The most distinctive, and perhaps the impressive characteristic of American scenery is its wilderness….For those scenes of solitude from which the hand of nature has never been lifted, affect the mind with a more toned emotion than aught which the hand of man has touched. Amid them the consequent associations are of God the creator- they are his undefiled works, and the mind is cast into the contemplation of eternal things.
Depending on the era, nature has symbolized both fallen man, and pure, unadulterated man; both uncivilized savage and miracle of God’s creation. Look for manifestations of the divine in nature exhibited in Fallen Monarchs and View of the Hudson River Valley from Olana. How does the majesty of the landscape reinforce Manifest Destiny and God’s blessing of the new continent?
Fredrick Edwin Church (1826–1900) View of the Hudson River Valley from Olana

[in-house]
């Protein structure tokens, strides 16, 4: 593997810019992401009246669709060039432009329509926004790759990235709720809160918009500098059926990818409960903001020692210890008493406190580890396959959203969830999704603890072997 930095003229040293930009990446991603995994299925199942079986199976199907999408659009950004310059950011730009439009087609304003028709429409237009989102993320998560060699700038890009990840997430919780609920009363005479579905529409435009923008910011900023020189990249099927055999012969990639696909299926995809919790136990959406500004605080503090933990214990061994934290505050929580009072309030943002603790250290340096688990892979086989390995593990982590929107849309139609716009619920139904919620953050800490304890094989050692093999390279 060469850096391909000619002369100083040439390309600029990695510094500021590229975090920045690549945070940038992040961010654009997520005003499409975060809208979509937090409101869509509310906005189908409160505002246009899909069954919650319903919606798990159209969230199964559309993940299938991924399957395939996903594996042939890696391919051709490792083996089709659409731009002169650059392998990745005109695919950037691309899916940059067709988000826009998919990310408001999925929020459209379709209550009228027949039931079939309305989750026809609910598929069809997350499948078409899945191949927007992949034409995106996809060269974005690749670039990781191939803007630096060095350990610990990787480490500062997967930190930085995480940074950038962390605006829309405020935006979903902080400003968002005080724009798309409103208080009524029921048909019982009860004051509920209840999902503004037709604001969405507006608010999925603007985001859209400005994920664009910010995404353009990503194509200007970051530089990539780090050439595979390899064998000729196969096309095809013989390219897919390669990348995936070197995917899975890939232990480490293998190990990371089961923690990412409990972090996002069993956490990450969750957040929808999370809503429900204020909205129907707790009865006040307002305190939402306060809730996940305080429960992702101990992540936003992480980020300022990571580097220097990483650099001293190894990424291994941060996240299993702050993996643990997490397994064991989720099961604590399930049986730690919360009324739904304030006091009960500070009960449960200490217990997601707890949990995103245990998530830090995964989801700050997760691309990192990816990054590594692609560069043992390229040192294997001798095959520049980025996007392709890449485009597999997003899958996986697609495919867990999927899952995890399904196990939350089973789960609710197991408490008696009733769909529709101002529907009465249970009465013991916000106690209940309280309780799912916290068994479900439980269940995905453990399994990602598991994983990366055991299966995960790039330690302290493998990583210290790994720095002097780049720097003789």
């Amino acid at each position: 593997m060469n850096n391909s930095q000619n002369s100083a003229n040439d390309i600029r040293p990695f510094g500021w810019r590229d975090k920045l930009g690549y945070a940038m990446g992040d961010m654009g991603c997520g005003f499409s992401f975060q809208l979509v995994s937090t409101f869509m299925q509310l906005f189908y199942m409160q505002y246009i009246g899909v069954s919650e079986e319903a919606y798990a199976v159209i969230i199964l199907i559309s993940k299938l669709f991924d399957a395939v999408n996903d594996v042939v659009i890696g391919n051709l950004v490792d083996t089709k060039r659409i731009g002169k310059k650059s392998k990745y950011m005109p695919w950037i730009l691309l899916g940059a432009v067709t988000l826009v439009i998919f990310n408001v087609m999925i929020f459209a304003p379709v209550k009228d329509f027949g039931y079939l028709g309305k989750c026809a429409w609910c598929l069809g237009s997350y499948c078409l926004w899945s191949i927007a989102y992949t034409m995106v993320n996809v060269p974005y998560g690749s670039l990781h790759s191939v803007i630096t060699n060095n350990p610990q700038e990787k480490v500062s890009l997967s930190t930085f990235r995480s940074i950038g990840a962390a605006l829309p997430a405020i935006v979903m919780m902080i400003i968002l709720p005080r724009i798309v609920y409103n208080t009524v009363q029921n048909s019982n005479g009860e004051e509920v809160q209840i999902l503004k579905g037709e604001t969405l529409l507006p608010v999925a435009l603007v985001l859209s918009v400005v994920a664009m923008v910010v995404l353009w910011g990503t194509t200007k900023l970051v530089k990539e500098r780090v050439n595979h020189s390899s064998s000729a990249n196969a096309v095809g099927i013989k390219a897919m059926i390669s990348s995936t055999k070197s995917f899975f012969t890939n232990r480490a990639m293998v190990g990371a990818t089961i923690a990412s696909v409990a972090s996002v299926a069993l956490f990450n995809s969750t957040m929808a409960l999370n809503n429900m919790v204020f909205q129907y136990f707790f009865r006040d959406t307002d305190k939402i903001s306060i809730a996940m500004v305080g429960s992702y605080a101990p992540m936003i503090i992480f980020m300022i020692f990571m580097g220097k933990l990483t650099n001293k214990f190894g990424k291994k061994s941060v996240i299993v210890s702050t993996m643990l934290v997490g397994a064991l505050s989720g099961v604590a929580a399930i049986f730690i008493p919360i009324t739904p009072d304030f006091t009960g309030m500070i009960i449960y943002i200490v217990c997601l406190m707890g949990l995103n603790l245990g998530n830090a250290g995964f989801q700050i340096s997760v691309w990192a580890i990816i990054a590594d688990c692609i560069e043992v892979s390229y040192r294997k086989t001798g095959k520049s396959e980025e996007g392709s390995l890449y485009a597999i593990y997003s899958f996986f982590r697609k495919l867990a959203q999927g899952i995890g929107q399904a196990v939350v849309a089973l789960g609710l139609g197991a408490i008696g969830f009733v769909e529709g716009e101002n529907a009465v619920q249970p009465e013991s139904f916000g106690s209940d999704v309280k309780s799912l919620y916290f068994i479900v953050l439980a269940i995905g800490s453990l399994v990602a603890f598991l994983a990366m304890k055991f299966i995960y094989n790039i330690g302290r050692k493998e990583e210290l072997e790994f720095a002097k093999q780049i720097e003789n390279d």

Gift of Herald R. Clark
YOU MAY NOTICE
Frederic Edwin Church was part of the Hudson River School, which celebrated the discovery and exploration of the new American continent, apart from the constructions and ruins of the European past. Artists of this school saw these vast unmarked landscapes as reflective of America’s limitless future. They also celebrated this wilderness as simultaneously beautiful and formidable.
Fallen Monarchs portrays a much smaller, yet similarly uninhabited American landscape that also reflects transcendental ideals of communing with the divine through nature.
*Thomas Cole “Essay on American Scenery,” American Monthly Magazine (No. 1, January 1836).